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11 billion years away (Image)

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  • This photograph is beautiful. Although it may only appear to be a few dark blobs in a sea of orange, it represents the greatest phenomenon in the Cosmos: the constant speed of light. The tiniest, faintest, black points in the center of the image are photons that left a cluster of galaxies 2 billion years after the Big Bang, and have ceaselessly battled the expansion of the Universe to land on the lens of a telescope on Earth. As the Universe expanded, it shifted what used to be green light (from the most ancient, long dead stars) into the infrared, more than three times redder than our human eyes can detect. This photograph is beautiful because a graduate student in Cleveland can peer beyond the mists of time to examine the ghosts of galaxies assembled at the dawn of the Universe. (12"x12" negative image from WIRCam at a wavelength of 2.25 microns, courtesy of the Canada-France-Hawaii Telescope Archive, analyzed by J.R. Franck).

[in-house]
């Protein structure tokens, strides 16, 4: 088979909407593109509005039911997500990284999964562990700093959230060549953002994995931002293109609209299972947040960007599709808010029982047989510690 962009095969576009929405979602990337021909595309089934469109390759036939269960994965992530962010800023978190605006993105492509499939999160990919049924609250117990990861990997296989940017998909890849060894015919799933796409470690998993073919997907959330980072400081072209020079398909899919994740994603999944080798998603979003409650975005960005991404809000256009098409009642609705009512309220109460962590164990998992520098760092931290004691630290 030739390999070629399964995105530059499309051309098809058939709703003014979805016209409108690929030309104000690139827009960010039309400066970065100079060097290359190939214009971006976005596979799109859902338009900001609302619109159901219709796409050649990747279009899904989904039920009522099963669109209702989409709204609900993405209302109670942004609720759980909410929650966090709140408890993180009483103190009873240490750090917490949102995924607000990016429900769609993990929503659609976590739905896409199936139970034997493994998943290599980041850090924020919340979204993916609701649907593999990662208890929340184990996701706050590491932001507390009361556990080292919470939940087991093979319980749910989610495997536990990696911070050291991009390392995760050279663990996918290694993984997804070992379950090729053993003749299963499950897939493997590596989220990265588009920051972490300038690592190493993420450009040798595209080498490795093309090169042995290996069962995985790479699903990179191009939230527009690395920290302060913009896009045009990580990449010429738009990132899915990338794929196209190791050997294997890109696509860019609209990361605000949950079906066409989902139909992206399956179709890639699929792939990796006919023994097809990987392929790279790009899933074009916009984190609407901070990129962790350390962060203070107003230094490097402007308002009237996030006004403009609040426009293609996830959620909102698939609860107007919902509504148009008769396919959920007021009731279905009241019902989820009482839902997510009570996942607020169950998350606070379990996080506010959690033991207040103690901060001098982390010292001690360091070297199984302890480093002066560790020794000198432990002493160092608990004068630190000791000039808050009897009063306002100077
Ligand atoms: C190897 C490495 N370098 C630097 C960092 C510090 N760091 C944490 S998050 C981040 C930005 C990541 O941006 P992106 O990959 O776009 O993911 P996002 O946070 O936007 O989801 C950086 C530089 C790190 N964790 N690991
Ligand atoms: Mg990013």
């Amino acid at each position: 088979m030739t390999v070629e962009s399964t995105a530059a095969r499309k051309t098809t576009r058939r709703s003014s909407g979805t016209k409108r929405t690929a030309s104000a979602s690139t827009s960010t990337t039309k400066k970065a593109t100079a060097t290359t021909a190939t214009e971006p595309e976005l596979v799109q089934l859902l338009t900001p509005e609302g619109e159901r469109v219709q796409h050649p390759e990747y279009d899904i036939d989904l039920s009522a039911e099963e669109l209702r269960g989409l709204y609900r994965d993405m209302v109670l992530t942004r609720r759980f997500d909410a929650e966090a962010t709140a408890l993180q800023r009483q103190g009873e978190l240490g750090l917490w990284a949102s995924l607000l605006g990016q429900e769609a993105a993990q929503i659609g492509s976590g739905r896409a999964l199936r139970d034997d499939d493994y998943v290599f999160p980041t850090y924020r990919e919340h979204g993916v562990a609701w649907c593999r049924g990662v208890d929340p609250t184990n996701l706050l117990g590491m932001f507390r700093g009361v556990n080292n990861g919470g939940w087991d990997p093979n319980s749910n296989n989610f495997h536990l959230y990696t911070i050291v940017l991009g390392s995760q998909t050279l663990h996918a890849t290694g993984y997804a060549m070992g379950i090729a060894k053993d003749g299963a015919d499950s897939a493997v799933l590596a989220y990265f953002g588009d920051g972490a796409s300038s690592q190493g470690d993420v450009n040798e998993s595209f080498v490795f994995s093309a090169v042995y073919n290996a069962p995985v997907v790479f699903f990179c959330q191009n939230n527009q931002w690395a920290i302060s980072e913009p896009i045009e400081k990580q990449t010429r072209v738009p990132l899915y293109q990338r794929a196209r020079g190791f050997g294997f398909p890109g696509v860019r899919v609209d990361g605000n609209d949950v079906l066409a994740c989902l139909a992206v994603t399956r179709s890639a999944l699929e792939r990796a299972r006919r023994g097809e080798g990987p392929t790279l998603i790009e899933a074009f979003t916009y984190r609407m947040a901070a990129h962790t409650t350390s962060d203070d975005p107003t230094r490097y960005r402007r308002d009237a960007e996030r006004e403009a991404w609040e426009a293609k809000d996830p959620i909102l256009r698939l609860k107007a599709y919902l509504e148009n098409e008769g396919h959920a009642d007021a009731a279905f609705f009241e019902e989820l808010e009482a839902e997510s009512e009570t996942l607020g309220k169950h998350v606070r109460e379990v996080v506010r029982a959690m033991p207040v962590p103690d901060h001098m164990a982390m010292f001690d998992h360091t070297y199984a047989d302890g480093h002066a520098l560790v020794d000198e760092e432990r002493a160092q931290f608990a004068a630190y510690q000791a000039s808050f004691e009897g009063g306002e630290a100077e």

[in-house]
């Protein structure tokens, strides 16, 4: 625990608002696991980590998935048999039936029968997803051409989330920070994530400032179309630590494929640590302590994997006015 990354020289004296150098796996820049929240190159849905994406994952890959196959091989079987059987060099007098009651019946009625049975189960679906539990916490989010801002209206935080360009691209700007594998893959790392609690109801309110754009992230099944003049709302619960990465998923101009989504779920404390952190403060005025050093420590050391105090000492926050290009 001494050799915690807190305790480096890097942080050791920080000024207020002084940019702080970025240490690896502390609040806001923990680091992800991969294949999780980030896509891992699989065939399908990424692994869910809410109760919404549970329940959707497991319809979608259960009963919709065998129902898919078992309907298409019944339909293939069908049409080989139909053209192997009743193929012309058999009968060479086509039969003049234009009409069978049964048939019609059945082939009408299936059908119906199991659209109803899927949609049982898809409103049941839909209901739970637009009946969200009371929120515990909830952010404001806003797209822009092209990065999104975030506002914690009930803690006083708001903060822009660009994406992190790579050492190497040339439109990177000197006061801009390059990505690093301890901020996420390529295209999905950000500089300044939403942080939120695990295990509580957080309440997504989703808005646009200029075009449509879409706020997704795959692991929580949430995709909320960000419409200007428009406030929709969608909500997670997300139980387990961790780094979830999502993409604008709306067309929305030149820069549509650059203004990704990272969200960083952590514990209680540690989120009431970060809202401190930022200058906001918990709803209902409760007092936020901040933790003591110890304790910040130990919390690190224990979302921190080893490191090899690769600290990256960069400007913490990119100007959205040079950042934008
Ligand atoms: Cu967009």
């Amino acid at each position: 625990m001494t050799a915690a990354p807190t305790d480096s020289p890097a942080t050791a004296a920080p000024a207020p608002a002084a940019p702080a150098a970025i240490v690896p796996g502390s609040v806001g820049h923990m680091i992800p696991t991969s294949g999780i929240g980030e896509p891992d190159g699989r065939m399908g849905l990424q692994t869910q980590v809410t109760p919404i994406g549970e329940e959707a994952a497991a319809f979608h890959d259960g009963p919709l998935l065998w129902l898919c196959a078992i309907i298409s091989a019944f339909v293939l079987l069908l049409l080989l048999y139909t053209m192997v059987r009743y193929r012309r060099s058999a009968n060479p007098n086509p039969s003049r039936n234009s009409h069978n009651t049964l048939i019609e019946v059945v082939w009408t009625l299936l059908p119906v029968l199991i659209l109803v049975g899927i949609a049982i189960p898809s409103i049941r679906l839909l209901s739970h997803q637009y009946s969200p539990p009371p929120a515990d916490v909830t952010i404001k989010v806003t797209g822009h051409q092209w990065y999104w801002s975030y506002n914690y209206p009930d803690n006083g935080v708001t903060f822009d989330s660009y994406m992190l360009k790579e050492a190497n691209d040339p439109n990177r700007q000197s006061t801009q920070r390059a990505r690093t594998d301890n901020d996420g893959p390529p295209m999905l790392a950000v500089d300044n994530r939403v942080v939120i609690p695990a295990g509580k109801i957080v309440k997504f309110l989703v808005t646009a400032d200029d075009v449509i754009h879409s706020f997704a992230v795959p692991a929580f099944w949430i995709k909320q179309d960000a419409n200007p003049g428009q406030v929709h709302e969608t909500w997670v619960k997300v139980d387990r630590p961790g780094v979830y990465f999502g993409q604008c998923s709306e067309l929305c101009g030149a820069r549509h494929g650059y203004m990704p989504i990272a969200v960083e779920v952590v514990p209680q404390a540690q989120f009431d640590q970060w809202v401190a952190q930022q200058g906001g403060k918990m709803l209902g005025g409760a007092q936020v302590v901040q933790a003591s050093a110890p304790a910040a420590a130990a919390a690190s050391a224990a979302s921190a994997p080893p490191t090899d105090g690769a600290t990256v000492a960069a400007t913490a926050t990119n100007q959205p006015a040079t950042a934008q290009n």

• 2015-03-15
  • ksl:x633hq05c
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